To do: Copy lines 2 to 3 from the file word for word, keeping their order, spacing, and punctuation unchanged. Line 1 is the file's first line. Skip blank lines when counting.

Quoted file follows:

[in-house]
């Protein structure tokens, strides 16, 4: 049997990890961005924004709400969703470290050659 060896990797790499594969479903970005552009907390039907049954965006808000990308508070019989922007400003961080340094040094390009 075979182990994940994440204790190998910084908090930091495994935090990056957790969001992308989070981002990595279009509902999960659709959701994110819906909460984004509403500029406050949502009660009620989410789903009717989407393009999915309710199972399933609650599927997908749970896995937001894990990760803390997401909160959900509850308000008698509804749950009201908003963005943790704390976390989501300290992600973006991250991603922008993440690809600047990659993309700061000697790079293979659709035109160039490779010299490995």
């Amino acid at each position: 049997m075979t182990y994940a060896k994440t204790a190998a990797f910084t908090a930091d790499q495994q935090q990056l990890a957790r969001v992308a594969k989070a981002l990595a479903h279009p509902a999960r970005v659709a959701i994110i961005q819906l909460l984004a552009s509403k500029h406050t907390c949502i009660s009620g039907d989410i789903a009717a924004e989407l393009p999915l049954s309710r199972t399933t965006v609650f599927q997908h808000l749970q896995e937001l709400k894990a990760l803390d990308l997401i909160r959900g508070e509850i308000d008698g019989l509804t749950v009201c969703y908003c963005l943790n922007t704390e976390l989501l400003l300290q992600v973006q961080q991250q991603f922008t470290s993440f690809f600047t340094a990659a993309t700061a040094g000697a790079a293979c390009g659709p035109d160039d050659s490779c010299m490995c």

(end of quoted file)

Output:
């Protein structure tokens, strides 16, 4: 049997990890961005924004709400969703470290050659 060896990797790499594969479903970005552009907390039907049954965006808000990308508070019989922007400003961080340094040094390009 075979182990994940994440204790190998910084908090930091495994935090990056957790969001992308989070981002990595279009509902999960659709959701994110819906909460984004509403500029406050949502009660009620989410789903009717989407393009999915309710199972399933609650599927997908749970896995937001894990990760803390997401909160959900509850308000008698509804749950009201908003963005943790704390976390989501300290992600973006991250991603922008993440690809600047990659993309700061000697790079293979659709035109160039490779010299490995």
């Amino acid at each position: 049997m075979t182990y994940a060896k994440t204790a190998a990797f910084t908090a930091d790499q495994q935090q990056l990890a957790r969001v992308a594969k989070a981002l990595a479903h279009p509902a999960r970005v659709a959701i994110i961005q819906l909460l984004a552009s509403k500029h406050t907390c949502i009660s009620g039907d989410i789903a009717a924004e989407l393009p999915l049954s309710r199972t399933t965006v609650f599927q997908h808000l749970q896995e937001l709400k894990a990760l803390d990308l997401i909160r959900g508070e509850i308000d008698g019989l509804t749950v009201c969703y908003c963005l943790n922007t704390e976390l989501l400003l300290q992600v973006q961080q991250q991603f922008t470290s993440f690809f600047t340094a990659a993309t700061a040094g000697a790079a293979c390009g659709p035109d160039d050659s490779c010299m490995c």